In the past few weeks I’ve posted blogs written by my friends and readers. These were writings shared with me that I found helpful and thought the public may benefit from, so I asked each of them for permission to post what they wrote to me.
I have a few more that I’m hoping to share but still need permission, and several lined up that have granted permission. Some choose to be anonymous while others are comfortable using their names. I respect the wishes of each individual. Some of those sharing I’ve interacted with for years, some I just ‘met’ recently.
Today’s blog is the voice of an Anabaptist husband. It is powerful, tender, touching, challenging… It is a call for understanding and compassion, and awareness of the incredible damage done to children (for life) when they are sexually assaulted. In his wife’s case, as you will read, she was raped in childhood.
While the following is an incredible read, please be aware that the content may be triggering for trauma survivors and those who feel deeply what they read. This is not all bad, as facing triggers is part of the healing process for many. And for non-survivors, it creates deep understanding of the victims’ suffering. Each reader should be aware of what you can tolerate.
I get the feeling that people think childhood sexual abuse is not as bad as it is painted – that there are few long term effects.
But I know that’s not true.
I know, because I am married to a survivor of childhood rape.
I know what it’s like to get married but not be able to have sex because grown men decided to rape and abuse my beautiful bride when she was a little girl.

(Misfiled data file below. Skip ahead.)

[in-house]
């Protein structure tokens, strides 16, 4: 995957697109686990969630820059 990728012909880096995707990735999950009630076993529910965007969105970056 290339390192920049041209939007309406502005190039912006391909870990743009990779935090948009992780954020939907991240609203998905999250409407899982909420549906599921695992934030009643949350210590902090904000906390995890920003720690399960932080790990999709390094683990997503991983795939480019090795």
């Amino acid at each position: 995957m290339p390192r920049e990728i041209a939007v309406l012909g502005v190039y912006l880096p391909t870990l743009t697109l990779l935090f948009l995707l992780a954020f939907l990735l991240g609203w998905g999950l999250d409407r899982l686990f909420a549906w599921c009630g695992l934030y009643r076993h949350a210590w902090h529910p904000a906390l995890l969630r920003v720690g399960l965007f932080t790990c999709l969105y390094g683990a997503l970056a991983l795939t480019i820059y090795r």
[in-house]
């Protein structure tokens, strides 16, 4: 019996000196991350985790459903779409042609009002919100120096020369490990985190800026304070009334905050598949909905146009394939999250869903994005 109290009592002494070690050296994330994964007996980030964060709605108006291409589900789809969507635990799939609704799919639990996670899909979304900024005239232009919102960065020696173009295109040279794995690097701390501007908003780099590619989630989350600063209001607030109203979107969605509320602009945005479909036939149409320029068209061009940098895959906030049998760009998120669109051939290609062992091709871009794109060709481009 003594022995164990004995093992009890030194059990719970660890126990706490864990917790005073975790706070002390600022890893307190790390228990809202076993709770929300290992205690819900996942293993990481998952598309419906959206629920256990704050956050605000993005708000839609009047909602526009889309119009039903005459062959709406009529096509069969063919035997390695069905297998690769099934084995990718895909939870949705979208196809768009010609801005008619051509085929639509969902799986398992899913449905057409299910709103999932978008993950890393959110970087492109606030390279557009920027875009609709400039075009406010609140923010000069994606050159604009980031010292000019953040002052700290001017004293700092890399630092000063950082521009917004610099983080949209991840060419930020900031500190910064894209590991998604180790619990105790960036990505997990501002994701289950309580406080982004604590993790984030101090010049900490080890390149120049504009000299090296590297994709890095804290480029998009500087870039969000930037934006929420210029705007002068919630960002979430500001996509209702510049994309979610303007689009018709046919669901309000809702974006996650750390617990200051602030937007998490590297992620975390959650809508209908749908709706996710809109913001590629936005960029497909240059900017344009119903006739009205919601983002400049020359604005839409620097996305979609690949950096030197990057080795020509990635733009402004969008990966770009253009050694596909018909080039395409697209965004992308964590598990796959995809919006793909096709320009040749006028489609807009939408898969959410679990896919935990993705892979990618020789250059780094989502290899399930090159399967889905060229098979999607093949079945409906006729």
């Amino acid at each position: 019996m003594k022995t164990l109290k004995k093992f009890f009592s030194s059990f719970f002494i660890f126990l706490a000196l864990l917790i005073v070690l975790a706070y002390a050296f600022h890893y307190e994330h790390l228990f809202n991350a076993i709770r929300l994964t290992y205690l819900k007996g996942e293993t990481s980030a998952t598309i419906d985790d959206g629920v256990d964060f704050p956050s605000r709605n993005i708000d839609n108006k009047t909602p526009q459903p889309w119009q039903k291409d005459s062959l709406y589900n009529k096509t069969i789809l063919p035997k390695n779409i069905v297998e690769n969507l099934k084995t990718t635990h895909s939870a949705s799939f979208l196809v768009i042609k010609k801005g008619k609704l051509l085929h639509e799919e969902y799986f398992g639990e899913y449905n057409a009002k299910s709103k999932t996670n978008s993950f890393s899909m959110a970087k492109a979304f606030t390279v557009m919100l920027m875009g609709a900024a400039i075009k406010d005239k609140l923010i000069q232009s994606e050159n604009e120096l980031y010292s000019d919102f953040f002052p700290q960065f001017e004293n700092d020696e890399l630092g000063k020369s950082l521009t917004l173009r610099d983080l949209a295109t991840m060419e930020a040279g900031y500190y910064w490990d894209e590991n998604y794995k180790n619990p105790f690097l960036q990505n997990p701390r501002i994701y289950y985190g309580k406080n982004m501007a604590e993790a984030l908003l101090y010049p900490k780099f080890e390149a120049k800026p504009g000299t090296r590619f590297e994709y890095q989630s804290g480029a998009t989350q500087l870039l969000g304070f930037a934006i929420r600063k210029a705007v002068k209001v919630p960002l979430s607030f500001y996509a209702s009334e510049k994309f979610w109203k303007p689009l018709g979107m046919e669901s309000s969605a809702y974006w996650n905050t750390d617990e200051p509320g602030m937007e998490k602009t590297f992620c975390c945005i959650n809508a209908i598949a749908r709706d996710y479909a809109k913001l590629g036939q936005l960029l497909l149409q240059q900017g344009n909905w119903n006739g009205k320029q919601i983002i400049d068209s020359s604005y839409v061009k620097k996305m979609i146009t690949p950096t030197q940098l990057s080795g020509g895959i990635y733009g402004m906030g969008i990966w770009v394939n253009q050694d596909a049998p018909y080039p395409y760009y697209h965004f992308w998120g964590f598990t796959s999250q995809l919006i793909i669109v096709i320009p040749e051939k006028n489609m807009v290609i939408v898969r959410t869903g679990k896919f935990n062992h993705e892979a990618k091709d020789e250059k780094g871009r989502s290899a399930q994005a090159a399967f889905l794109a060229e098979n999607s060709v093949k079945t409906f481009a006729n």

I know what it’s like to lay my hands on my wife of nearly 3 months and beg God to heal her vaginismus – and see Him do so instantly.
I know what it’s like to have her burst into tears in the middle of sex because something triggered a memory of the rape – and for this to be somewhat a “normal” occurrence.
I know what it’s like to hold my wife in my arms, and as she shakes with grief and anguish, hear her ask, “What did I ever do to deserve that kind of cruelty?”
I know what’s it’s like to pull the covers up over her head as she curls up in a fetal position – trying to protect herself as yet another flashback appears out of nowhere.
I know what it’s like to lead my wife in prayer – hundreds of times – to forgive the “Christian” men who did this horrific evil to her.
I know what it’s like to see her disassociate while giving birth, and wonder if I was going to lose her.
I know what it’s like to call my boss to say that I will be an hour or two late for work because it is not safe to leave my wife at home alone.